• Place wrapped eggs into a pan and fill pan with enough water to completely cover eggs.
  • Add four tablespoons of vinegar to the water.
  • Bring water to a boil and then reduce heat.  Allow water to simmer for 20 minutes. 
    • Please note you may need to cook the eggs longer if you plan on eating them.  I do not eat eggs (yuck) and am uncertain as to how much time is required if they will be eatten.
  • Remove your eggs from water and allow to cool.
  • Gently untie and remove both fabrics from your eggs.

I had read that you can rub your eggs with vegetable oil to make them shiny.  I was originally planning to do that but then decided to give it a try and really liked how much better it made the eggs look.  Of course I'm an impatient guy so rather than drag out the bottle of oil and mess with it I grabbed my can of pan spray, gave each egg a shot of spray and then gently rubbed it around the entire egg with a piece of paper towel.  LOL

    Sunday, March 18, 2012

    Moss That Inspires...Through Words

    I was serious in my first moss blog when I said that I had intentions to moss anything and everything.  I absolutely LOVE these sheets of moss.  I have spent some weeks looking at my mantel...which always looks so bare and empty after I take Christmas down.  I've been thinking spring as I decide what to do next around the house and my obsession with moss keeps kicking in.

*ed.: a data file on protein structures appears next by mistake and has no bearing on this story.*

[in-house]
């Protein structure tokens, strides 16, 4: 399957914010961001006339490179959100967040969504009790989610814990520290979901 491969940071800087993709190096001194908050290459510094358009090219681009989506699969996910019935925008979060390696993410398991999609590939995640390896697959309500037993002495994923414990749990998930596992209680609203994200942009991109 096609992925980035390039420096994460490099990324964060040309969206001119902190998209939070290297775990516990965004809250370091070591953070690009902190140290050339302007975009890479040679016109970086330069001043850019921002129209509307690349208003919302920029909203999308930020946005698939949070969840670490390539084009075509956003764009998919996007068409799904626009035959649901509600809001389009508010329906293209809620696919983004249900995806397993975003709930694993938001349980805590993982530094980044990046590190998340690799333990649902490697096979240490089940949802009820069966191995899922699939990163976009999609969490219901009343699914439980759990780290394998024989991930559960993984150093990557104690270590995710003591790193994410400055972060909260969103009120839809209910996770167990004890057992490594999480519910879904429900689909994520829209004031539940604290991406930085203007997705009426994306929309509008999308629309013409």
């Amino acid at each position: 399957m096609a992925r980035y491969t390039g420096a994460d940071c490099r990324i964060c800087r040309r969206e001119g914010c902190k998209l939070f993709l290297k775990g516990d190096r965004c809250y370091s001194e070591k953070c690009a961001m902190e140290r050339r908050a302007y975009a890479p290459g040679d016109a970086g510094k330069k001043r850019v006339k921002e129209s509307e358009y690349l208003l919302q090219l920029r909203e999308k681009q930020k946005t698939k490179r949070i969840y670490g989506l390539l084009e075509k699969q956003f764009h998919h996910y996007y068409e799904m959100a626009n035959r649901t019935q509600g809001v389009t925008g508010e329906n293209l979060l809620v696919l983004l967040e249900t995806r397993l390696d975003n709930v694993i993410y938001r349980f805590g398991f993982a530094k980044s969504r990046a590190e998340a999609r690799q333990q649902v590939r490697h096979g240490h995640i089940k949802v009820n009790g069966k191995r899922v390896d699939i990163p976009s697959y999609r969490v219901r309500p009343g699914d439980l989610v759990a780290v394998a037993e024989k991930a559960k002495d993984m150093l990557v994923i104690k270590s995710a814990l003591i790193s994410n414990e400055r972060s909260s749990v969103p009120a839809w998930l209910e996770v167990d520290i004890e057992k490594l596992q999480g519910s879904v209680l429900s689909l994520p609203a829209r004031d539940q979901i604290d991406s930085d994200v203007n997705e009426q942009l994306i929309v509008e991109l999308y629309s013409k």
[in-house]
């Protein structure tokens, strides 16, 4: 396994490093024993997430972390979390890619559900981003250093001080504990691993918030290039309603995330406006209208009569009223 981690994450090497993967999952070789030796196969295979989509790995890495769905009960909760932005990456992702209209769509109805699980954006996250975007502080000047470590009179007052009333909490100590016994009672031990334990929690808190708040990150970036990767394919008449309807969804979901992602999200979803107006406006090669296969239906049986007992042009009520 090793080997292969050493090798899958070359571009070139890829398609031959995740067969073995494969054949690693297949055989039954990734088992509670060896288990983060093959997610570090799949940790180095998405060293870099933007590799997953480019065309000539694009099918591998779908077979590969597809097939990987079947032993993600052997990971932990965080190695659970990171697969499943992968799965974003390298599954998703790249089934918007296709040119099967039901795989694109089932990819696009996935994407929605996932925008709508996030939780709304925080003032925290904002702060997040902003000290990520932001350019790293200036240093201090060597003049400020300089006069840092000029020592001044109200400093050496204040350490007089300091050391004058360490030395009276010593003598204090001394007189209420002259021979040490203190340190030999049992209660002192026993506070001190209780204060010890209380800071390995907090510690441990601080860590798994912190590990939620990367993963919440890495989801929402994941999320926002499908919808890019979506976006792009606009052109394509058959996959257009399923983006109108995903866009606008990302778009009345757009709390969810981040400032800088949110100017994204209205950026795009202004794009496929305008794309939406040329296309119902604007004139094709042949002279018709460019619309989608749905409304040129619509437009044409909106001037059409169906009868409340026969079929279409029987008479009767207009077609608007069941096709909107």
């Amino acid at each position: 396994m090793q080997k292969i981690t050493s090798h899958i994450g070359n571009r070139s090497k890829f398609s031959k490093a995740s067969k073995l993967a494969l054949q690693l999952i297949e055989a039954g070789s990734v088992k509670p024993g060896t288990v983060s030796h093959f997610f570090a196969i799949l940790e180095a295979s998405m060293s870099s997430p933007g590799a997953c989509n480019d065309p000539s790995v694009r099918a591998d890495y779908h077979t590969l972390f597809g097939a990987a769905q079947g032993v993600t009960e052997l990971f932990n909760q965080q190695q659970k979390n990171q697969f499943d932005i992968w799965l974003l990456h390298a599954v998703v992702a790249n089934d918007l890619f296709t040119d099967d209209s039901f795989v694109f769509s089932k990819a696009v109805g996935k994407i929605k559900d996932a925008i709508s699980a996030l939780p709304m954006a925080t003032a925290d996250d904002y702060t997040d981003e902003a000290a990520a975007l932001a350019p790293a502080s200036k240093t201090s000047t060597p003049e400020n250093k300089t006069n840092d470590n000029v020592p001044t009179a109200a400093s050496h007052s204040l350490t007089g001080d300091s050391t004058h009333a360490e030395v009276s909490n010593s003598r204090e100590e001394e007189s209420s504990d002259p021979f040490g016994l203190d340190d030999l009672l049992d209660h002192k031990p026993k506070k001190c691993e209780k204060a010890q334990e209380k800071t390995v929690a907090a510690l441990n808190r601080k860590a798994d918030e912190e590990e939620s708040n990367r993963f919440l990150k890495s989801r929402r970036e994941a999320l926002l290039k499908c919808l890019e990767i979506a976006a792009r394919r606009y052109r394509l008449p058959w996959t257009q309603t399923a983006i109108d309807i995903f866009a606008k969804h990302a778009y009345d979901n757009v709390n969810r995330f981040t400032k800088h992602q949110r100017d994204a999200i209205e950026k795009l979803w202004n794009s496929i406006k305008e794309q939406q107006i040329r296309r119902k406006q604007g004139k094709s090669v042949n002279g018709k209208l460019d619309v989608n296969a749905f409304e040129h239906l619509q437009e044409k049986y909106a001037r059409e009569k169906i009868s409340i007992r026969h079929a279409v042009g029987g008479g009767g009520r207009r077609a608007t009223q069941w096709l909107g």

I decided to do something different with the mantel and went to Hobby Lobby and purchased a bunch of the large chip board letters.  I got letters to spell a few different words so I had options to choose from.  The word that won (for the time being at least) was FAMILY.  I have a large family picture on the mantel that helped me choose my word.

    Other great word, laugh, love, grin, hope, dream, smile, believe,

    Chip board letters
    Ruler or straight edge
    Scissors and utility knife
    Paint brush

    • Paint the edges of your letters so that they match the covering you are putting on the front.  I made sure that I also painted a small part of the front edge of the letter so that it blended in just in case the moss didn't cover exactly.
    • I took a yard stick and precut strips from my moss sheet.  There were only two different widths with the letters I had chosen for my word.  I took those strips and started applying them to my letters with regular white glue.

    • After gluing on one piece, I'd flip the letter upside down and trim off any excess moss with my craft knife.
    • Repeat the same steps for the next uncovered spot on your letter.  This sheeting is so pliable.  You can easily lay one piece next to another and manipulate it with your fingers to hide any seem marks.

    • Seam spots with tricky angles were easy.  I simply glued the newest strip of moss into place and then used my ruler as a guide to make a clean cut where the pieces overlapped and a seam should be.  Your craft knife will be very helpful for this trimming.